Wireless technology is arguably the most important aspect of modern technology. With people carrying multiple devices and the emergence of the Internet of Things (IoT), without a stable secure and fast connection, the amazing devices, software and hardware becomes much less valuable. While we’re still very much involved with 802.11ac here at Solutions Review and have just released out full 2016 802.11ac Wireless Networks Buyer’s Guide, it’s enjoyable and necessary to look to the future of wireless and see what standards are currently in development and when we can expect to hear more about them.
This brings us to 802.11ad. Just yesterday Intel and Qualcomm set up their respective WiGig 802.11ad devices and were able to have their chips and antennas successfully link up under the right conditions. Recently, TP-Link announced the ‘world’s first’ 802.11ad router back in January. So what exactly is 802.11ad and why is so much work being put into it?
The IEEE 802.11ad standard is also known as WiGig and it adds a new 60GHz frequency band. While 802.11n operates in 2.4GHz and 802.11ac operates in 5GHZ, 802.11ad sits on top of that at 60GHz. Speeds like that are unheard of in commercial wireless right now, but it does come with a catch: 802.11ad is meant for very short distances (as shown in the chart above) and is very weak through walls, so at the moment, it isn’t too useful on the mobile front.
The WiGig standard is not too well known, although it was announced in 2009 and added to the IEEE 802.11 family in December 2012. According to the FCC:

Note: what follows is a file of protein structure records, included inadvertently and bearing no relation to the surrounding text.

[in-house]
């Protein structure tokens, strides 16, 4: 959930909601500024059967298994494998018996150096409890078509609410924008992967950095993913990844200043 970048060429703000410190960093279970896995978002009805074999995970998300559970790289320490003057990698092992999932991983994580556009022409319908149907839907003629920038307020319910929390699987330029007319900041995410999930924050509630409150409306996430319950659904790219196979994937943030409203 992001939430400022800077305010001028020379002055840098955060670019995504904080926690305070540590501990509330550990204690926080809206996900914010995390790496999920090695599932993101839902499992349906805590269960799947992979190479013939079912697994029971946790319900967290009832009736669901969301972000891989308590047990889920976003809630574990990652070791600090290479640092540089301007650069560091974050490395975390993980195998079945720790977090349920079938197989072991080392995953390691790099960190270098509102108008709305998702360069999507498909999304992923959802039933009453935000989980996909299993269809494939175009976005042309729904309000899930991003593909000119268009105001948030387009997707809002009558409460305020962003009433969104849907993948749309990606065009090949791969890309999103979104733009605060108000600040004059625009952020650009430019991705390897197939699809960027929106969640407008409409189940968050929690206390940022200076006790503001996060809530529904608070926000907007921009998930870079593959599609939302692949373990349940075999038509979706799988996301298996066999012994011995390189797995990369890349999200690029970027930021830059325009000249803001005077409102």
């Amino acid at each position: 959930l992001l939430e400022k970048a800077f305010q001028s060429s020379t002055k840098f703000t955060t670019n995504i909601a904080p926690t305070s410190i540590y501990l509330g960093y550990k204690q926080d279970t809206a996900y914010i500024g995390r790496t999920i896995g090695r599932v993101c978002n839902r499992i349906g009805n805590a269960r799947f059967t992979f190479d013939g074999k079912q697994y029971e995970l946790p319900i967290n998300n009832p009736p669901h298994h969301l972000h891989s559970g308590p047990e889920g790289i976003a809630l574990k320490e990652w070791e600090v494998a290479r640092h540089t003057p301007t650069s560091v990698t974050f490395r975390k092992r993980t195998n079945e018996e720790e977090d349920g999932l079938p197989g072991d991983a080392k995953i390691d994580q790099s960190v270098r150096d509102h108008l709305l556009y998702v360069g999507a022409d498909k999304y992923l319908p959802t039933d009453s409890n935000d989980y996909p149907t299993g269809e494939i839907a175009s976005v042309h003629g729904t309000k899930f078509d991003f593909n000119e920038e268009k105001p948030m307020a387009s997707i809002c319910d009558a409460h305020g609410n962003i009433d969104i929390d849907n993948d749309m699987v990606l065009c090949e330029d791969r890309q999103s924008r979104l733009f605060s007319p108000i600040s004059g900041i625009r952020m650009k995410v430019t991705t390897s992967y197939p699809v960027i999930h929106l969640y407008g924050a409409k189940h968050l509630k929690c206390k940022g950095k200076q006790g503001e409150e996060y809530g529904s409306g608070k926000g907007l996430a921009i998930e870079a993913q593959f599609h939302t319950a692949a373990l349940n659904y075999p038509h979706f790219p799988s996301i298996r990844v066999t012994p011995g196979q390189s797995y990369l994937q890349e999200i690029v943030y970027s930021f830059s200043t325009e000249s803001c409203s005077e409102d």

“The WiGig specification allows devices to communicate without wires at multi-gigabit speeds. It enables high performance wireless data, display and audio applications that supplement the capabilities of previous wireless LAN devices. WiGig tri-band enabled devices, which operate in the 2.4, 5 and 60 GHz bands, deliver data transfer rates up to 7 Gbit/s, about as fast as an 8-band 802.11ac transmission, and more than 11 times faster than the highest 802.11n rate, while maintaining compatibility with existing Wi-Fi devices. The 60 GHz signal cannot typically penetrate walls but can propagate off reflections from walls, ceilings, floors and objects using beamforming built into the WiGig system. When roaming away from the main room the protocol can switch to make use of the other lower bands at a much lower rate, both of which can propagate through walls.”
It’s a disappointing that the full speed of 802.11ad can’t be met outside the access point’s one room radius, but the technology can still serve a significant purpose. Wiring an entire office with WiGig APs may be out of the question, but the backwards compatibility with 802.11n and 802.11ac is key. When the WiGig routers and capable devices become available, it would make sense for companies that house servers or transfer heavy amounts of data to have several of them near their more powerful machines.
For right now, 802.11ac is still the leading 802.11 wireless standard and will continue to be for several more years. I can’t see 802.11ad ever becoming a highly shipped standard, but it will certainly has its uses in situations where high amounts of data are being transferred.